“Do I look like the sort of person who has a plan to you?” –The Joker
So, being a self-taught learner, as I’ve mentioned before, I just kind of jumped into this whole self-publishing thing without much of an overall strategy. I’m not good with thinking things through in advance, I do much better working with an existing situation, analyzing a process in motion and modifying it on the fly to make it do what I want it to do.
The approach is rather analogous to jumping off a building with a handful of spare parts and trusting that I can build a flying machine on the way down. It requires a pathological self-confidence combined with a lack of genuine comprehension of the consequence of failure.
So what I am now dealing with are things that I read about, but I didn’t really understand until now. (I do read the instruction book before I take something apart, I just don’t understand what it’s saying until I actually have my hands full of pieces.)
Not, unfortunately, the kind of branding that uses a hot iron. That kind I think I could handle. The kind where you establish a brand identity. Now, I had a kind of negative idea about branding that I realize was mostly based on arrogance and ignorance.
See, when I thought about promoting an author as a personality I thought about all the egregious ways in which authors have been promoted for something other than writing. The whole celebrity book tour thing, you know? Buy this book because it’s written by an actress or the guy who slept with an actress or somebody who went to jail for selling secrets to a foreign government.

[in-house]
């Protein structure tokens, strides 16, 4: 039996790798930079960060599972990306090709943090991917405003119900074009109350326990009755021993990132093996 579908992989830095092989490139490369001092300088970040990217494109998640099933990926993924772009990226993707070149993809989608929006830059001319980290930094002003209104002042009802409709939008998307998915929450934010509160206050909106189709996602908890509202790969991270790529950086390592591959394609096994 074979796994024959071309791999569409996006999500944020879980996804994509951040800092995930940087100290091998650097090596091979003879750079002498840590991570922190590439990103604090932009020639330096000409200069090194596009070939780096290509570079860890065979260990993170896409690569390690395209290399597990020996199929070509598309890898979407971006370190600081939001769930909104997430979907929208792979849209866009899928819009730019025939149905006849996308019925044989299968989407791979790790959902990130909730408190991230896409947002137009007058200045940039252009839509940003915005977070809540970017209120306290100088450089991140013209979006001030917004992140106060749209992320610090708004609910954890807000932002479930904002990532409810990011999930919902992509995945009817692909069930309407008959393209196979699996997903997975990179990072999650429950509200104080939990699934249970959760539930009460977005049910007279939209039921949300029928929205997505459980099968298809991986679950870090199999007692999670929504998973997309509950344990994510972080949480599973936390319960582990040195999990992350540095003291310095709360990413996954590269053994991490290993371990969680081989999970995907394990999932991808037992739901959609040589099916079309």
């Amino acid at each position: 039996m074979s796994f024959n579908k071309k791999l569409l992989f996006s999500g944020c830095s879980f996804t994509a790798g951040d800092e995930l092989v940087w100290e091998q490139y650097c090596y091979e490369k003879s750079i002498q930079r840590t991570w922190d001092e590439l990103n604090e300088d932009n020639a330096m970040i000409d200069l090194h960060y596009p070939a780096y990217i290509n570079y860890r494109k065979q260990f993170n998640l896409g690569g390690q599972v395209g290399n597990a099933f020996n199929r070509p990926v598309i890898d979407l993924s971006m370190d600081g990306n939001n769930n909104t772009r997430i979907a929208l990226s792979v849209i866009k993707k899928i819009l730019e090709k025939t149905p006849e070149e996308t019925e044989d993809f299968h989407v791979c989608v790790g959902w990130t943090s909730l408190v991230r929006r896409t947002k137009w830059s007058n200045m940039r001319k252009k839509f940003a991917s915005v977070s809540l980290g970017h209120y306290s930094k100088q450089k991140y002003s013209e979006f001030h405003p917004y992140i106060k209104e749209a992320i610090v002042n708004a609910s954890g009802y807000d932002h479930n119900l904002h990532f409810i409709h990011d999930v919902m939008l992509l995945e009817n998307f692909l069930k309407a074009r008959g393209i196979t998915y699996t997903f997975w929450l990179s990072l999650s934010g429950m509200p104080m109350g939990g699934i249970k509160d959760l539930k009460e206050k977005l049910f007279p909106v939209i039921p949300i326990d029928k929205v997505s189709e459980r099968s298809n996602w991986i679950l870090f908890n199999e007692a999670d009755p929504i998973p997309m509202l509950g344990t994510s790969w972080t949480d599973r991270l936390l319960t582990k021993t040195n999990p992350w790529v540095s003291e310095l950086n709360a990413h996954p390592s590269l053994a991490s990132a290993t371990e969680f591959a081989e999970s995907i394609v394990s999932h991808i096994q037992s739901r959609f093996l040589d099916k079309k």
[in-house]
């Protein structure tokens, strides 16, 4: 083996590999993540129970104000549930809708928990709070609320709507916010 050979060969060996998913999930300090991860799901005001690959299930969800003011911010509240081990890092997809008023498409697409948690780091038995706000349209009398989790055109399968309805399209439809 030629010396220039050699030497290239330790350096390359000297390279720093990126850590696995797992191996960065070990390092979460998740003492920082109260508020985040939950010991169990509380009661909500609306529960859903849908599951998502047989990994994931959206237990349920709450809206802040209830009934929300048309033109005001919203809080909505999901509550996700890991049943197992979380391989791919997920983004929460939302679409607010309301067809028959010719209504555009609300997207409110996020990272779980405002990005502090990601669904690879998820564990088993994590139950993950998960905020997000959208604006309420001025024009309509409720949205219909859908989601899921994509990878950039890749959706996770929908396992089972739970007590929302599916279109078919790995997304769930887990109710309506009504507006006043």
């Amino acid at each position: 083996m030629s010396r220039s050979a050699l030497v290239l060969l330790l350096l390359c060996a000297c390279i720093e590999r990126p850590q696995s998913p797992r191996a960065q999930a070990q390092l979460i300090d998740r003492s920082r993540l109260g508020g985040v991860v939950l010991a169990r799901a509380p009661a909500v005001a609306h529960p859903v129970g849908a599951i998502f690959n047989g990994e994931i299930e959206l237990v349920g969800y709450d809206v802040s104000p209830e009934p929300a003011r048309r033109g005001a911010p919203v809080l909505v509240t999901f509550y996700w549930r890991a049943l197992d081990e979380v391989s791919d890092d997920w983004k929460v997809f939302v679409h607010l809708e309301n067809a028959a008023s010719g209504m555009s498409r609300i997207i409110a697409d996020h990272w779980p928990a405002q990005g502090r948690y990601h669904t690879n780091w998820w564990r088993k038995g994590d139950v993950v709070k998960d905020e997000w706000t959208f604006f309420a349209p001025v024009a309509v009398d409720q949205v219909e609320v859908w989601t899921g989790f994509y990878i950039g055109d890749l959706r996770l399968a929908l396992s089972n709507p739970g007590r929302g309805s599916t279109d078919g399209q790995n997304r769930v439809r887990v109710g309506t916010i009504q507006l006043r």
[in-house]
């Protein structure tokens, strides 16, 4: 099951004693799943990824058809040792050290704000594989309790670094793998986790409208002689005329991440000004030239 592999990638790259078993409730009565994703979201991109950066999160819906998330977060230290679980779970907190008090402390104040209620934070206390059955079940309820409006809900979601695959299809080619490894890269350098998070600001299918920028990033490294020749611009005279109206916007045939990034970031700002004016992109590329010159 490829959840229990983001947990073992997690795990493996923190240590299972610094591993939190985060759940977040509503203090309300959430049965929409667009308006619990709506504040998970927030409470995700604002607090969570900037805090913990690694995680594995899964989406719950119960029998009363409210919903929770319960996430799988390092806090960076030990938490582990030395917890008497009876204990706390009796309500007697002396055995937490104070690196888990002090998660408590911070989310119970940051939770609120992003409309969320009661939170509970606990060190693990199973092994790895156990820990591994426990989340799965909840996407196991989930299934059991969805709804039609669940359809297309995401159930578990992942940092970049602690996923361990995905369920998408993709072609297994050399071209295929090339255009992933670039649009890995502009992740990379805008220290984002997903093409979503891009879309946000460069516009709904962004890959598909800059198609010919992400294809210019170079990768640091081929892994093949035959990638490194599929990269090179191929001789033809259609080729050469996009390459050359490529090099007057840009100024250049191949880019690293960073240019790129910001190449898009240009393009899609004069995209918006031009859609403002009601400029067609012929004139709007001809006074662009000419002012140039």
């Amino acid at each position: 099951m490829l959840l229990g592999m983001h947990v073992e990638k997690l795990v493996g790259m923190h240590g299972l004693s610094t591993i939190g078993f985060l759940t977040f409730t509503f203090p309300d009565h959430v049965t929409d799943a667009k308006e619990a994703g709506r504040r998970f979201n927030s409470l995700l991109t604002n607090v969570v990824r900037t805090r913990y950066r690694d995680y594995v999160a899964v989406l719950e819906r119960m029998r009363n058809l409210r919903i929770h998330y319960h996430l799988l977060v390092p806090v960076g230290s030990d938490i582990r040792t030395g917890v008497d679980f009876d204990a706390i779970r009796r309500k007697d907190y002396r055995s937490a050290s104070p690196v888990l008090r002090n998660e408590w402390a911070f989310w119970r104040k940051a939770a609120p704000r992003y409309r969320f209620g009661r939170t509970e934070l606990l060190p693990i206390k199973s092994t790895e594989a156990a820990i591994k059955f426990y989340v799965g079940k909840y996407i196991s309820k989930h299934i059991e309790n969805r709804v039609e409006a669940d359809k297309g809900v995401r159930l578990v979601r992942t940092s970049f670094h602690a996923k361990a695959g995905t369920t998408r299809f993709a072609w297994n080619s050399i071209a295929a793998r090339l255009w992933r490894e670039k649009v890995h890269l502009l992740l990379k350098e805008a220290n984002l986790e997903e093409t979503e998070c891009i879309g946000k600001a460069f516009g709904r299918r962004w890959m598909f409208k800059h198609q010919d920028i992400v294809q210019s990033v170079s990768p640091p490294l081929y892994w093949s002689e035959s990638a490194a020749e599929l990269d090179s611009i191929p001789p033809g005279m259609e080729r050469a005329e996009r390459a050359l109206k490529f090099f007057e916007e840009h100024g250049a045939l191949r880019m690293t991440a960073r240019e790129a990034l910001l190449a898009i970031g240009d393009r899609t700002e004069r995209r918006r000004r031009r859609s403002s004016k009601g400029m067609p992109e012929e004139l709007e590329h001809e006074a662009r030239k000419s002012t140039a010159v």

However, I am beginning to see that there is a way in which an author can promote him or herself on the basis of things that actually have some relevance to the quality of the product being sold.
For example, my poetry. I don’t think that selling my poetry is a terribly viable business plan. The last American who actually made money as a self-published poet was probably William Blake, and he made most of his eating money as an artist and print maker, and still ended up sleeping outside a lot.
However, I can promote my poetry as a hook to promote my books, because it demonstrates that I know a whole lot of cool words and can string them together in interesting ways.
This blog is the same kind of thing. People can get a feel for my prose style for free and, it is to hoped, feel that it’s worth checking out my novel.
The question then becomes, is talking about my mental illness a good kind of promotion or a bad kind of promotion? In my particular case, I think it’s relevant to the novel that I have created and the others I intend to write. I can honestly say that I was able to write the James/Catskinner relationship the way I did because I, myself am dissociative.
On the other hand, there is a lot about my life that really is irrelevant to being a writer. I mean, I could publicize the fact that I went to high school with Brad Pitt, but that’s not really relevant. And besides, it’s not like we were close or anything. I can’t really produce an expose on his early years. (“New Accusations Surface: Brad Pitt Cut Through Other People’s Yards To Get To The Bus Stop In Junior High!”)
Anyway, I do think that branding is a legitimate marketing tool for writers. I know there are some books that I will buy purely on the strength of the author–Tim Powers, for example. Of course, the main thing is to create an established track record, which means a body of work.
Which means that I have to remember that along with promoting myself as a writer I also have to be actually writing. I need some steak to go with the sizzle.